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Strona Główna Muzyka Klasyczna Albrechtsberger Johann Georg Albrechtsberger ‎– Organ Concerto & Harp Partita; Hoffmeister - Flute Concerto (1987)

Albrechtsberger ‎– Organ Concerto & Harp Partita; Hoffmeister - Flute Concerto (1987)

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Albrechtsberger ‎– Organ Concerto & Harp Partita; Hoffmeister - Flute Concerto (1987)

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Albrechtsberger  - Concerto For Organ And Strings In B Flat Major
1 	I. Allegro Moderato 	6:56
2 	II. Adagio 	12:36
3 	III. Finale: Allegro 	7:40

Hoffmeister  - Concerto For Flute And Orchestra In D Major
4 	I. Allegro Brillante 	11:32
5 	II. Adagio 	6:21
6 	III. Rondo (Allegretto) 	4:46

Albrechtsberger - Partita For Harp And Orchestra In F Major
7 	I. Presto 	4:06
8 	II. Adagio Un Poco 	8:25
9 	III. Menuet 	2:58
10 	IV. Finale: Allegro 	3:53

Gábor Lehotka – organ
János Szebenyi – flute
Anna Lelkes - harp
Budapest Philharmonic Chamber Orchestra
Frigyes Sándor - conductor

 

Johann Georg Albrechtsberger gave lessons to Beethoven and succeeded Mozart, at the latter’s request, as assistant to the Kapellmeister of St Stephen’s Cathedral in Vienna, with right of succession, a promotion realised two years after Mozart’s death, in 1793. He won contemporary distinction as an organist, composer and teacher, and displayed a particular mastery of counterpoint, reflected in his own 240 fugues and in the later work of his pupil Beethoven.

Albrechtsberger published an enormous quantity of fugues and preludes and fugues, many for either organ or harpsichord. He left some 278 keyboard works, which, in general, show his technical skill.

Equally prolific in chamber music for various groups of instruments, Albrechtsberger based many of his instrumental compositions on the church sonata of the Baroque period, with its contrapuntal content.

While Albrechtberger’s four symphonies may be forgotten, his concertos for jew’s harp have occasionally made their way into the modern trumpet repertoire. He also wrote concertos for trombone, for harp and for organ. ---naxos.com

 

Franz Anton Hoffmeister was a music publisher and a very prolific composer. A potential for confusion arises from the fact that in his time there was another publisher named Friedrich Hofmeister, and that this younger man for a time worked for Hoffmeister.

Hoffmeister studied law in Vienna. He did well enough at law school to pass his examinations and qualify to practice, however, he chose a career in music. He decided to self-publish his works. On January 24, 1784, he ran an advertisement in the Wiener Zeitung announcing a series of his own works, plus compositions by Haydn, Mozart, Vanhal, and several others. The firm was successful enough for several years, though there were times when Hoffmeister neglected it to do his own composing. This started a period of decline for the firm, and Hoffmeister sold off some of his catalog to the established firm of Artaria. There are examples of works that were still in production with Hoffmeister when sold to Artaria, where the identity of the music's engraver (and hence the visual appearance of the music) changes suddenly in mid-composition. Productivity of the firm continued to decline. With the year 1800 approaching and the business faltering, Hoffmeister started to plan a major concert tour. This put him in contact with Ambrosius Kühnel of Leipzig. The two ended up founding a new firm, the Bureau de Musique. Over the next four years the Hoffmeister firm gradually folded into its new main office in Leipzig as he withdrew from business to compose full time. Finally, Hoffmeister settled all the publishing rights on Kühnel for a lifetime annuity. While Hoffmeister had lacked direction as a business manager, his instincts in publishing and cultivating composers were outstanding. Albrechtsberger, Mozart, Clementi, Haydn, and Beethoven were all represented in his catalog. The firm he and Kühnel founded eventually became the C.F. Peters company, which remained one of the world leaders in music publishing two centuries later.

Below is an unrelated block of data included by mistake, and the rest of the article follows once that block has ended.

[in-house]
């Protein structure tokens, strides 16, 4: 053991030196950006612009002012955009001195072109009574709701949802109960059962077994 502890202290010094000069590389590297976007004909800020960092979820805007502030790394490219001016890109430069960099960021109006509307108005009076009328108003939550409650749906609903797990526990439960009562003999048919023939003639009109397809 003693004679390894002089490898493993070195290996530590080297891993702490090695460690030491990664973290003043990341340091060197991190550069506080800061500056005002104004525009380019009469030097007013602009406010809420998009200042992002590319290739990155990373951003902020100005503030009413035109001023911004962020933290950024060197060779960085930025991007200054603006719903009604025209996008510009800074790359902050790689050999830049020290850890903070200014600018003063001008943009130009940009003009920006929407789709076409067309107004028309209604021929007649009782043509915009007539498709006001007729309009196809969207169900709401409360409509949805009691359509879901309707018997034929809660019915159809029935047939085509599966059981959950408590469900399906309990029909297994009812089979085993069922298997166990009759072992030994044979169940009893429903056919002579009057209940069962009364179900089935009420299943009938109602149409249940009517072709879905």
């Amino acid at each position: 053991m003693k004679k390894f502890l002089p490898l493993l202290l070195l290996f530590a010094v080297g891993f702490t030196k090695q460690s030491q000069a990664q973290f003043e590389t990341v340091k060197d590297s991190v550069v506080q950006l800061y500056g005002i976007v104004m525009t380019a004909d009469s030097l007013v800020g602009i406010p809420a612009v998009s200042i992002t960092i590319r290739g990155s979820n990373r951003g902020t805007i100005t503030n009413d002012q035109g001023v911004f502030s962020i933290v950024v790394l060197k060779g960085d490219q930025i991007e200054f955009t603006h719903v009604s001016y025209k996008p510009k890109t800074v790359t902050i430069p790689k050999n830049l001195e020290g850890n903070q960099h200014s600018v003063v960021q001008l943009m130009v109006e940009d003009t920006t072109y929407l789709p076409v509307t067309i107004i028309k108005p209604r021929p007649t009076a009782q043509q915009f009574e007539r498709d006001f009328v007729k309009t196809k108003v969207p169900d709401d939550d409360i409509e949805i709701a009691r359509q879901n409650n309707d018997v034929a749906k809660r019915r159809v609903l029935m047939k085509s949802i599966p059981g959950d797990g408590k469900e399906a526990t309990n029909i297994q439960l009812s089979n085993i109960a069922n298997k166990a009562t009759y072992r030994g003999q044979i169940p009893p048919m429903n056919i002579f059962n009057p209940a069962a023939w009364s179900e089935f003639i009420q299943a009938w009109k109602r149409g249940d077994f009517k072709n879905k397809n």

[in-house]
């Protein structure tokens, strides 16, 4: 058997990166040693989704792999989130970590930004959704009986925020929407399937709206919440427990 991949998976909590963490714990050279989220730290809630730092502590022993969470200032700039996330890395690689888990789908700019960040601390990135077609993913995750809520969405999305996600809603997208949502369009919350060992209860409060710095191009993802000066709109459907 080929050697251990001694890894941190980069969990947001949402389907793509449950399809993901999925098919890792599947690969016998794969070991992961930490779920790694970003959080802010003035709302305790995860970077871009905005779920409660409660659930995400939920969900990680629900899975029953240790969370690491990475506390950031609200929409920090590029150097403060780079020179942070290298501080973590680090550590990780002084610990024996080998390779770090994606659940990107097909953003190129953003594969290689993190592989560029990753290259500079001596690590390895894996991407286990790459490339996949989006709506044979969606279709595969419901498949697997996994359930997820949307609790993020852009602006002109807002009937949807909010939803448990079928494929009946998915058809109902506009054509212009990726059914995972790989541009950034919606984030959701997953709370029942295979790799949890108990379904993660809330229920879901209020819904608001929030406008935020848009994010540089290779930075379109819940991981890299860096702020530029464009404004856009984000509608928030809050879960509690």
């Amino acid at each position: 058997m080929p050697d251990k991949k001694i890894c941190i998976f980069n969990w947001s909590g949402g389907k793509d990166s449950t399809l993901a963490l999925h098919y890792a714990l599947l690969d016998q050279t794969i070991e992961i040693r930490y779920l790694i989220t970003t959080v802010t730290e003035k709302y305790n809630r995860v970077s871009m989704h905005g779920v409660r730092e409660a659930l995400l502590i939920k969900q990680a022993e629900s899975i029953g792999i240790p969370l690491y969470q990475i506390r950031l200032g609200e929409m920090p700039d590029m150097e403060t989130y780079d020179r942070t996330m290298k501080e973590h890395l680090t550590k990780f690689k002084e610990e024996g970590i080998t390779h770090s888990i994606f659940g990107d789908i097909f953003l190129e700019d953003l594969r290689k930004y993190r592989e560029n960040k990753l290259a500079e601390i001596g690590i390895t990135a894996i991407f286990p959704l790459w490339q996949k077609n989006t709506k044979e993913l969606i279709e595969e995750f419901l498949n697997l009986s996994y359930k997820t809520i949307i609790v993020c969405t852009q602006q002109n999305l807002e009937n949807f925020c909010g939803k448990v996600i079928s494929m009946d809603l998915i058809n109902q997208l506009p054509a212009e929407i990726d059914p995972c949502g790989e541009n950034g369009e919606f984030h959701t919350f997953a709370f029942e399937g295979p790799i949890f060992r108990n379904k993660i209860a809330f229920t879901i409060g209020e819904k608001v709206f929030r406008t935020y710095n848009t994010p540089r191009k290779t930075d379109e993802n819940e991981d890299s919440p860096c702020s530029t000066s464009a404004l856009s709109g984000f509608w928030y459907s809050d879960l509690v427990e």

Hoffmeister continued to do some editorial work, including major series of issues of music by Bach, Haydn, and Mozart. Hoffmeister wrote over 70 symphonies, string quartets (including some that for a while were thought to have been written by Haydn), dozens of other chamber pieces, some attractive teaching pieces, and some operas, one of which was produced in at least six cities. His music is pleasant and distinguished by nicely flowing melodic lines, although it lacks originality. A revival of his music in the late twentieth century was particularly sparked by flute players who admire his 12 flute quintets (with violin, two violas, and cello) and other flute music. --- Joseph Stevenson, allmusic.com

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